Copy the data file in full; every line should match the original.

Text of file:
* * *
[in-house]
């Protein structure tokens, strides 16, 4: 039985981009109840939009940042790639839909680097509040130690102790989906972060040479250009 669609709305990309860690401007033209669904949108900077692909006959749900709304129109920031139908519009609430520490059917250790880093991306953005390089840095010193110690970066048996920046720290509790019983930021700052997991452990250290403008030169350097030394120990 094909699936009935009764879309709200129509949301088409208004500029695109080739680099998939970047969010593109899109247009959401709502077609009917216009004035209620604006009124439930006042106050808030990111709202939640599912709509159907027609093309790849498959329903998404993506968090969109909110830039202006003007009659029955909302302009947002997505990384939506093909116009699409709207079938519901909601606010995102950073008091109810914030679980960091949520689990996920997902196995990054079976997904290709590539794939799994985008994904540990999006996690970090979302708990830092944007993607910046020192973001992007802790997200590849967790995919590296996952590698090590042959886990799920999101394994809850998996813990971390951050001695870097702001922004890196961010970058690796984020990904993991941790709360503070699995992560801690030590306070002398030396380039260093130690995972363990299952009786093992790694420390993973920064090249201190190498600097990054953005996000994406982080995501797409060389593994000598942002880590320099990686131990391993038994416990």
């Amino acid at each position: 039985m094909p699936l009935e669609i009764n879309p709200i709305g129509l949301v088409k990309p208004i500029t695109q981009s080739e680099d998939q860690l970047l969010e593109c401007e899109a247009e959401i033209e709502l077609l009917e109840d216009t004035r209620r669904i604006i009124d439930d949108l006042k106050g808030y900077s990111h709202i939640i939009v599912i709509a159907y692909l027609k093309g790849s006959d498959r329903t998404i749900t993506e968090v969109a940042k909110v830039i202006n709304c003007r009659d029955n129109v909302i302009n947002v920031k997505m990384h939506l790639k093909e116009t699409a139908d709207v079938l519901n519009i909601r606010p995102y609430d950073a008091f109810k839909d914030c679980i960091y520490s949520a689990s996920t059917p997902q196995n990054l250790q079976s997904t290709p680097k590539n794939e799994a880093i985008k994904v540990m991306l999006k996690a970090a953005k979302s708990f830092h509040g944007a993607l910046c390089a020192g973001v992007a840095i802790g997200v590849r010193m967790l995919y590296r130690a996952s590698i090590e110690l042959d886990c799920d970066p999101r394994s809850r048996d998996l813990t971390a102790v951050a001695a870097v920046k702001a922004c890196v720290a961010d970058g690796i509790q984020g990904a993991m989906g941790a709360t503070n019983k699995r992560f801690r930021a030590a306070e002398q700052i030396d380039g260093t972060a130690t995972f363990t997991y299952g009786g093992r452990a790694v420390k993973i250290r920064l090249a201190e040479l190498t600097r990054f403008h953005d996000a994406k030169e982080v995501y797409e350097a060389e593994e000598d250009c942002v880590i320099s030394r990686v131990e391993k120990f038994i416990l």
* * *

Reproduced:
[in-house]
């Protein structure tokens, strides 16, 4: 039985981009109840939009940042790639839909680097509040130690102790989906972060040479250009 669609709305990309860690401007033209669904949108900077692909006959749900709304129109920031139908519009609430520490059917250790880093991306953005390089840095010193110690970066048996920046720290509790019983930021700052997991452990250290403008030169350097030394120990 094909699936009935009764879309709200129509949301088409208004500029695109080739680099998939970047969010593109899109247009959401709502077609009917216009004035209620604006009124439930006042106050808030990111709202939640599912709509159907027609093309790849498959329903998404993506968090969109909110830039202006003007009659029955909302302009947002997505990384939506093909116009699409709207079938519901909601606010995102950073008091109810914030679980960091949520689990996920997902196995990054079976997904290709590539794939799994985008994904540990999006996690970090979302708990830092944007993607910046020192973001992007802790997200590849967790995919590296996952590698090590042959886990799920999101394994809850998996813990971390951050001695870097702001922004890196961010970058690796984020990904993991941790709360503070699995992560801690030590306070002398030396380039260093130690995972363990299952009786093992790694420390993973920064090249201190190498600097990054953005996000994406982080995501797409060389593994000598942002880590320099990686131990391993038994416990």
């Amino acid at each position: 039985m094909p699936l009935e669609i009764n879309p709200i709305g129509l949301v088409k990309p208004i500029t695109q981009s080739e680099d998939q860690l970047l969010e593109c401007e899109a247009e959401i033209e709502l077609l009917e109840d216009t004035r209620r669904i604006i009124d439930d949108l006042k106050g808030y900077s990111h709202i939640i939009v599912i709509a159907y692909l027609k093309g790849s006959d498959r329903t998404i749900t993506e968090v969109a940042k909110v830039i202006n709304c003007r009659d029955n129109v909302i302009n947002v920031k997505m990384h939506l790639k093909e116009t699409a139908d709207v079938l519901n519009i909601r606010p995102y609430d950073a008091f109810k839909d914030c679980i960091y520490s949520a689990s996920t059917p997902q196995n990054l250790q079976s997904t290709p680097k590539n794939e799994a880093i985008k994904v540990m991306l999006k996690a970090a953005k979302s708990f830092h509040g944007a993607l910046c390089a020192g973001v992007a840095i802790g997200v590849r010193m967790l995919y590296r130690a996952s590698i090590e110690l042959d886990c799920d970066p999101r394994s809850r048996d998996l813990t971390a102790v951050a001695a870097v920046k702001a922004c890196v720290a961010d970058g690796i509790q984020g990904a993991m989906g941790a709360t503070n019983k699995r992560f801690r930021a030590a306070e002398q700052i030396d380039g260093t972060a130690t995972f363990t997991y299952g009786g093992r452990a790694v420390k993973i250290r920064l090249a201190e040479l190498t600097r990054f403008h953005d996000a994406k030169e982080v995501y797409e350097a060389e593994e000598d250009c942002v880590i320099s030394r990686v131990e391993k120990f038994i416990l």